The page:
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SHOULDER SEPARATION
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What is it?
A shoulder separation is an injury to the acromioclavicular (AC) joint, which is located at the end of the collar bone (clavicle) on top of the shoulder. They are also called AC sprains or separations. There are several ligaments which hold the AC joint together. Shoulder separations are graded I-VI depending on the degree or injury and deformity.

Causes
The most common cause of a shoulder separation is landing on either the side or top of the shoulder with the arm at the patient’s side. In hockey, it commonly occurs when a player is driven in the boards, striking the point of the shoulder. This occurs in other contact/collision sports and in activities where high-energy falls are common, such as skiing and cycling.

Risk Factors
• Participation in contact and collision sports
• Poor balance and coordination
• Prior shoulder separation

Symptoms
• Pain on top of the shoulder
• Pain with movement of the shoulder
• New bump or prominence on top of the shoulder

Diagnosis
Shoulder separations can be accurately diagnosed by a medical professional with experience in sports medicine. A sports medicine physician will perform a physical exam to evaluate for deformity, locate the source of pain, and test the range of motion and strength of the shoulder joint. X-rays will be performed to assess position of the bones and to check for fractures. Ultrasound, CT scan, or MRI scan may be ordered to further evaluate the injury, but advanced imaging is not typically required early on.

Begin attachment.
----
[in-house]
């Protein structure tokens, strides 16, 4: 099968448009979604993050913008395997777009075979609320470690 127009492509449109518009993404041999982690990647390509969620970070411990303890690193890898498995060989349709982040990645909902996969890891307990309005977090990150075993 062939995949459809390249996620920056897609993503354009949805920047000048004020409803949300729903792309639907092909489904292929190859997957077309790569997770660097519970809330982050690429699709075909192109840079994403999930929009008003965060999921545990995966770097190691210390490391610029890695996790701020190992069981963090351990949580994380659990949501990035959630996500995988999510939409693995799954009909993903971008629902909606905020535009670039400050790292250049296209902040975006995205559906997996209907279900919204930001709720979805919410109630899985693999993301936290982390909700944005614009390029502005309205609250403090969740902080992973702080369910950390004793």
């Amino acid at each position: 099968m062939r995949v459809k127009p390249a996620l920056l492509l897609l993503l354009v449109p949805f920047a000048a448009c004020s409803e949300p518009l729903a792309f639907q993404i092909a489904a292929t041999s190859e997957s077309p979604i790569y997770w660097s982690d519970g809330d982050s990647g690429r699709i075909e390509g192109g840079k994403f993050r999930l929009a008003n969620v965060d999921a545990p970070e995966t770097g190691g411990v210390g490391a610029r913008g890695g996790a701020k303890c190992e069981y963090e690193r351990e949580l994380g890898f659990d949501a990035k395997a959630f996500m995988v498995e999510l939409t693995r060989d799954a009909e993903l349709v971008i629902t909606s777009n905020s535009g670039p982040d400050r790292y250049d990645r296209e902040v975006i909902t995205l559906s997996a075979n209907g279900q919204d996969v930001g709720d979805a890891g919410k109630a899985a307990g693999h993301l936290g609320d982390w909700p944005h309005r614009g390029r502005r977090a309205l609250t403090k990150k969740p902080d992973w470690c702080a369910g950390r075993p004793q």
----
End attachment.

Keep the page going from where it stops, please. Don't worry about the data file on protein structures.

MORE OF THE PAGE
Treatment
Initial treatment consists of ice, pain medication, taping and padding, and placing the shoulder in a sling for comfort. Type I and II injuries do not require surgery. Once pain is controlled, the athlete should begin range of motion and strength exercises. Cortisone injections are sometimes used to improve pain in chronic injuries. Return to sports is possible once the athlete has good pain control and has regained normal range of motion and strength. Type III injury management is controversial, but most are treated non-operatively. Surgery is usually reserved for throwing athletes who injure their dominant arm. Evaluation by a sports medicine specialist is best to guide the ultimate treatment plan. Injury types IV-VI are handled operatively. Prompt surgical referral is preferred for optimal management.

Injury Prevention
The best way to prevent future shoulder separations is to fully rehabilitate an original injury. There are no known measures that can help prevent a first time injury.

Return to Play
Athletes with shoulder separations may be limited from sports participation for several weeks after the injury. Return to sport depends on the severity of the injury. In general, athletes may return to play when pain improves, shoulder movement is normal, and arm strength is normal.

AMSSM Member Authors: Kyle Goerl, MD, Robert Dimeff, MD

References:
Quillen DM, Wuchner M, Hatch RL. Acute shoulder injuries. Am Fam Physician. 2004 Nov 15;70(10):1947-54.

Epstein D, Day M, Rokito A. Current concepts in the surgical management of acromioclavicular joint injuies. Bull NYU Hosp Jt Dis. 2012;70(1):11-24.

Category: Shoulders,

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